When the news came in March that we would be working from home, I had massive reservations about how this would work.
We had been given good training and guidance on using Google Classrooms, and as a department we sat down and discussed the best way to make a meaningful impact during the next few weeks at home.
The headteacher was, as usual, amazing and told the staff that our safety was his primary concern and that he believed in us as a school providing top-quality learning from home.
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Even with that, I was worried how I was going to be able to work with my two young children also at home with me. I don’t tend to work when my boys are up and we don’t give them iPad time yet, so their faces when I brought the school laptop home was one of delight. They had their toy tools out immediately trying to "fix" it and I could really see them being a complete distraction during the working day.
I had a think how I could make things easier for me, and downloaded the Google Classroom app to my phone which gives me much easier access. Now, if a pupil asks me a question I can deal with it on my phone (something my boys are more familiar seeing) rather than sitting down and using the laptop every time.
This will help keep a more pleasant atmosphere at home and relieve my stress about them potentially breaking the laptop my school has kindly let me borrow. Using technology for work on a personal device is something fairly new to me, but this is an exceptional time.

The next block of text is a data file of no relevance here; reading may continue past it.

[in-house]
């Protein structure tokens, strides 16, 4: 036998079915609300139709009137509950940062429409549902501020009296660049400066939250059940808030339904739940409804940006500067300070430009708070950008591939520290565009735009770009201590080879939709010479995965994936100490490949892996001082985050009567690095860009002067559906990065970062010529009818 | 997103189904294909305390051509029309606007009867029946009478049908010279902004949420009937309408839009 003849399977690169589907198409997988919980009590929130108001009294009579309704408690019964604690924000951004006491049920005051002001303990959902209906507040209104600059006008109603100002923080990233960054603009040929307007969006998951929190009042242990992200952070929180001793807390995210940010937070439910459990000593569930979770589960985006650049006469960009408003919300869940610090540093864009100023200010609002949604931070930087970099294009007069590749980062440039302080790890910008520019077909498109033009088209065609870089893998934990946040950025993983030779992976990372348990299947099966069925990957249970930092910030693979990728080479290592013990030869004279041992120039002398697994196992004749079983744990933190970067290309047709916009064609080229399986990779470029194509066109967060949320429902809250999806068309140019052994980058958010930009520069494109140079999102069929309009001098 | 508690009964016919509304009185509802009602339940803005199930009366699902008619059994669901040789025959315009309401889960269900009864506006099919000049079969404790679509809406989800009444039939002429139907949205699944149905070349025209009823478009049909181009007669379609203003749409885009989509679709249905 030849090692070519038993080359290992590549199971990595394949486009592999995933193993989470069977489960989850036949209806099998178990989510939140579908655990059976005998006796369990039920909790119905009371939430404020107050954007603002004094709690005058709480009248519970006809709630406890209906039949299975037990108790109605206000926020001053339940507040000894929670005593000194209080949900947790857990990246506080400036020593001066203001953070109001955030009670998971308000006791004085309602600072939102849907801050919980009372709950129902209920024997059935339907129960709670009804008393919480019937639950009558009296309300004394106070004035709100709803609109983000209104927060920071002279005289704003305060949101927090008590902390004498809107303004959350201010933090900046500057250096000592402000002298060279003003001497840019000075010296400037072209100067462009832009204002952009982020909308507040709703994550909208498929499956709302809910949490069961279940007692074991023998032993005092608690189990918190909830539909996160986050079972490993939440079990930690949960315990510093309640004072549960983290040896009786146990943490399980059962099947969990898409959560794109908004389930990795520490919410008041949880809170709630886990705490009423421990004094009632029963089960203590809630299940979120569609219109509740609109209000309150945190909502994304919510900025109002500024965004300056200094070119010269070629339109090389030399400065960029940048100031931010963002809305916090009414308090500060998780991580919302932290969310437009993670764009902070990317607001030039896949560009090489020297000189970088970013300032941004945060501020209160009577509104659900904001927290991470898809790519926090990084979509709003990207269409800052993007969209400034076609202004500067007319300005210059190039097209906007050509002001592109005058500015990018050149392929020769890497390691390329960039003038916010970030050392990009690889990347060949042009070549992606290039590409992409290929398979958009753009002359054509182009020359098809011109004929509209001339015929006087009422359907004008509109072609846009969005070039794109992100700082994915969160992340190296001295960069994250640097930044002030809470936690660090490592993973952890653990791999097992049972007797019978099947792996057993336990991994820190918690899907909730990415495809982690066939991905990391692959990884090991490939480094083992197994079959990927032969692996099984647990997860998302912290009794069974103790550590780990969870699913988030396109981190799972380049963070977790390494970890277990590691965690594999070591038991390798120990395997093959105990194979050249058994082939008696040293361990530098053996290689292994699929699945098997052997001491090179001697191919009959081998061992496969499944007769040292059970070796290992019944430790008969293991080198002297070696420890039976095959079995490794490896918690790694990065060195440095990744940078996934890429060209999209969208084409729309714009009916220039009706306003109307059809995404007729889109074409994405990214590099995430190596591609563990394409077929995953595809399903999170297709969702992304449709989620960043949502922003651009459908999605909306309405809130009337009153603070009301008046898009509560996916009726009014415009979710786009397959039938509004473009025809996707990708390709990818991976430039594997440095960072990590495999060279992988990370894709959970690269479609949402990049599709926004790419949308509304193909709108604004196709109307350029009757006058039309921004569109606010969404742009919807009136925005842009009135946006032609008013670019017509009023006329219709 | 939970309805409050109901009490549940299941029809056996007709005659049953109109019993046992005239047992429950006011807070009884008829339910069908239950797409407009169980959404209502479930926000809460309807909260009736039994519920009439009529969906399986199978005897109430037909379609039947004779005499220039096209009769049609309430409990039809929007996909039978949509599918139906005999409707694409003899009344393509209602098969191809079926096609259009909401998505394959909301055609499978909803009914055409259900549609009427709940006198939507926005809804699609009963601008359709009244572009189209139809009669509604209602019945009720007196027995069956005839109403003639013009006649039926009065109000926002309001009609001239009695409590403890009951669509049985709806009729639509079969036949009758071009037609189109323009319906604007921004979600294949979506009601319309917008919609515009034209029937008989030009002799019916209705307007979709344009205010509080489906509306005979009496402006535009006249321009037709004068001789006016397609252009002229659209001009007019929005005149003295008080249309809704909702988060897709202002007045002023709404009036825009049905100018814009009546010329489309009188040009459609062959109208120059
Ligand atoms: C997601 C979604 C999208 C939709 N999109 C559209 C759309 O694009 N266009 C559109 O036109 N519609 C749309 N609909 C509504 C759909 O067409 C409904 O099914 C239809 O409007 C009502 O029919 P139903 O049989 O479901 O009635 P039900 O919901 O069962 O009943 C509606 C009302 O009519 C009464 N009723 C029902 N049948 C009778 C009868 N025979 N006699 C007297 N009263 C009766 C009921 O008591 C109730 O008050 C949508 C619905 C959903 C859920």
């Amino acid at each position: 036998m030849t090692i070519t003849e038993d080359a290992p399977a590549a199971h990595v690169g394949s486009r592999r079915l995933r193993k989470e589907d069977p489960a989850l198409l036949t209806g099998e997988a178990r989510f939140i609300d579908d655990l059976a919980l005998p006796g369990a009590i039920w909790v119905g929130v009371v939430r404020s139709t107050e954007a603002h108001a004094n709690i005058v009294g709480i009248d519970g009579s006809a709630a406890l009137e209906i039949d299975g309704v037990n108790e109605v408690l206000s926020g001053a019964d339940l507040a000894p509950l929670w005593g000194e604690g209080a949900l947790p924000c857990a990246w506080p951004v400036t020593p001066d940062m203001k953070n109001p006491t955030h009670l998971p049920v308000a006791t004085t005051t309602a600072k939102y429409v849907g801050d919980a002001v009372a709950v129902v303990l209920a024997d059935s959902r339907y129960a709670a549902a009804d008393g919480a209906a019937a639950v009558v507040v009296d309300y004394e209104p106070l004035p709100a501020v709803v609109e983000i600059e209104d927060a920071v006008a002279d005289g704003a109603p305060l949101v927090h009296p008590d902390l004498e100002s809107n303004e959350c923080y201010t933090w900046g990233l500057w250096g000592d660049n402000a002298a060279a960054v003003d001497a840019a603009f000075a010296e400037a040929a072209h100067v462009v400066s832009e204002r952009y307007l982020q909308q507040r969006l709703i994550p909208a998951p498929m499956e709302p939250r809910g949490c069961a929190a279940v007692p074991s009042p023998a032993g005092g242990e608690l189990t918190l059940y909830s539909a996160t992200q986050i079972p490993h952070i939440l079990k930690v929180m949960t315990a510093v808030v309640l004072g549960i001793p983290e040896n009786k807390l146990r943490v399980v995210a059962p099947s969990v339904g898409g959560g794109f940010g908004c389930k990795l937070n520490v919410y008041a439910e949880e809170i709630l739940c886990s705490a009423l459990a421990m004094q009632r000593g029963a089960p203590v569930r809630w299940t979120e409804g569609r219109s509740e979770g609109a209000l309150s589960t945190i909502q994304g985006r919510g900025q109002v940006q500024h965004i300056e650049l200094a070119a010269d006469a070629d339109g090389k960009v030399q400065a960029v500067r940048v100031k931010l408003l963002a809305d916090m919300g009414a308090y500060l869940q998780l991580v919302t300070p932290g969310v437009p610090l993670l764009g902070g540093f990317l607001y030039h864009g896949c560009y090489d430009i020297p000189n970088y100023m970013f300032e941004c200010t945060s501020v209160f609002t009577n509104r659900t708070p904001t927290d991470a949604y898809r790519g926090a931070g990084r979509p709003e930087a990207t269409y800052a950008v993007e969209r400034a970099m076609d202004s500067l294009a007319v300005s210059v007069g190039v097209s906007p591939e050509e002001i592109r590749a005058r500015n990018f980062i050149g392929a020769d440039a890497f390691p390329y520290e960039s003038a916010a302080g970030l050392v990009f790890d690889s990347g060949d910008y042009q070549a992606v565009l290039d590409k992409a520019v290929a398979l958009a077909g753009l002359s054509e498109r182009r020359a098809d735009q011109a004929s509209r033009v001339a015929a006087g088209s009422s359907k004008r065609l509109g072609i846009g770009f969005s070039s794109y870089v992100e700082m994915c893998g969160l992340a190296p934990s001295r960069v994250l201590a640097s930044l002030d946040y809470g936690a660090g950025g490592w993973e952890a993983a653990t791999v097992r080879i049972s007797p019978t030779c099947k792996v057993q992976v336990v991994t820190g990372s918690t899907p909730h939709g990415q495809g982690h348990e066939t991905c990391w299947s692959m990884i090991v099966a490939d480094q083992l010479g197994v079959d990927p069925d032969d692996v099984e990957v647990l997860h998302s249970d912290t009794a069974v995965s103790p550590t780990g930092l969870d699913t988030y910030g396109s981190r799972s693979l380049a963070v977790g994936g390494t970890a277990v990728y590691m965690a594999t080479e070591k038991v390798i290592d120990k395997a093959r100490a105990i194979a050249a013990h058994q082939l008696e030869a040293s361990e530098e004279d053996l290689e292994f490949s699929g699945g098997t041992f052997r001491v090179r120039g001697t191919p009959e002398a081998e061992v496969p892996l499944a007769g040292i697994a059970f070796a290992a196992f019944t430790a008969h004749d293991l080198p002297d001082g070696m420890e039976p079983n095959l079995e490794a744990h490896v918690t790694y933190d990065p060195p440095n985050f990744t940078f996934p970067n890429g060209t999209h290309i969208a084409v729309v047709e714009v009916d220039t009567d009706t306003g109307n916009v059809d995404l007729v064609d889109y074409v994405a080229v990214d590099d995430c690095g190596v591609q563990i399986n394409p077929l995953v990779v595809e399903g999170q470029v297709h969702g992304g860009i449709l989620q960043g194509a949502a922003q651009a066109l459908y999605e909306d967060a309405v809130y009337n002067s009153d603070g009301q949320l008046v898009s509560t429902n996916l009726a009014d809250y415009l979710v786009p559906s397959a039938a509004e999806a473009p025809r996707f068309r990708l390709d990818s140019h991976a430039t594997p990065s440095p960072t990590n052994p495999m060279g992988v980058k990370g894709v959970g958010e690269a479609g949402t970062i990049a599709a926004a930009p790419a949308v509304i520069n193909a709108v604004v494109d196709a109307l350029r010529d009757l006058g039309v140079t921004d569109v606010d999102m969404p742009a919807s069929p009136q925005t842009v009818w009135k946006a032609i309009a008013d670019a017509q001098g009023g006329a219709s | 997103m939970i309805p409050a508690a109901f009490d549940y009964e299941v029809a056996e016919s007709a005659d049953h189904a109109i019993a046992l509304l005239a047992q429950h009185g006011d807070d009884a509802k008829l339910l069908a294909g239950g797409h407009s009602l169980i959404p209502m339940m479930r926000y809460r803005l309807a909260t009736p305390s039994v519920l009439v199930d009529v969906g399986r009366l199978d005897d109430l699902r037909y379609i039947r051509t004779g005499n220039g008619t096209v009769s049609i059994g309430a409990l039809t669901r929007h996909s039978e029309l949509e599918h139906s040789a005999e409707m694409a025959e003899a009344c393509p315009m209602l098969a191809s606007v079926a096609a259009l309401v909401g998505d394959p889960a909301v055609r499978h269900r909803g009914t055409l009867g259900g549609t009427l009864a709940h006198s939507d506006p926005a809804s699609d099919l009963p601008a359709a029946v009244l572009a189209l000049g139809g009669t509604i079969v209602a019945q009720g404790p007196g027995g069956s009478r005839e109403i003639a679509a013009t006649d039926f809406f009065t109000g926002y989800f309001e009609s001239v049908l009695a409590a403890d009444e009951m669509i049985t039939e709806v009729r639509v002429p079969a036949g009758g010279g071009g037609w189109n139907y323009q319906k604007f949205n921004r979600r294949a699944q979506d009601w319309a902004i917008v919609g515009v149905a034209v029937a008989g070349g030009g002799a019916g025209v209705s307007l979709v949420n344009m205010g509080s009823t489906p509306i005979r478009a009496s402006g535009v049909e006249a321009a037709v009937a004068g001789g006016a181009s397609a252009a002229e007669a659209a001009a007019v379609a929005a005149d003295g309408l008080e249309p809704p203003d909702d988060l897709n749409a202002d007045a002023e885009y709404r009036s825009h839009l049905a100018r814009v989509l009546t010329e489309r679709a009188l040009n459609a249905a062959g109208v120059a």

I also agreed with my wife that we both need spells when we can focus on our work in relative peace. That could be on an ad hoc basis or if it helps, but it may be worthwhile putting something more structured in place –structure is good for children and adults.
During the Easter holiday this past fortnight, I’ve been amazed how quickly the lockdown as become "normal". Going back to work next week has made me start to remind the boys that Daddy will be spending time on his phone and computer more, need to give the "big boys and girls" I teach some work. I can tell they’re secretly pleased my daily "fun" activities for them will be less organised!
One thing is for sure: I’m not going to spend the next however many weeks or months getting angry with my children for being stuck in this situation with me, and I’m not going to spend it getting angry with myself as a teacher. I’m just going to try and do both as best I can.
This is an unusual and unprecedented time for everyone, which has the advantage of everyone realising that there needs to be flexibility in how it's managed. Now, I’m away to hide the laptop from those boys…
Adam Black is a primary teacher in Scotland who, in the New Year's Honours list, received the British Empire Medal for raising awareness of stammering. He tweets @adam_black23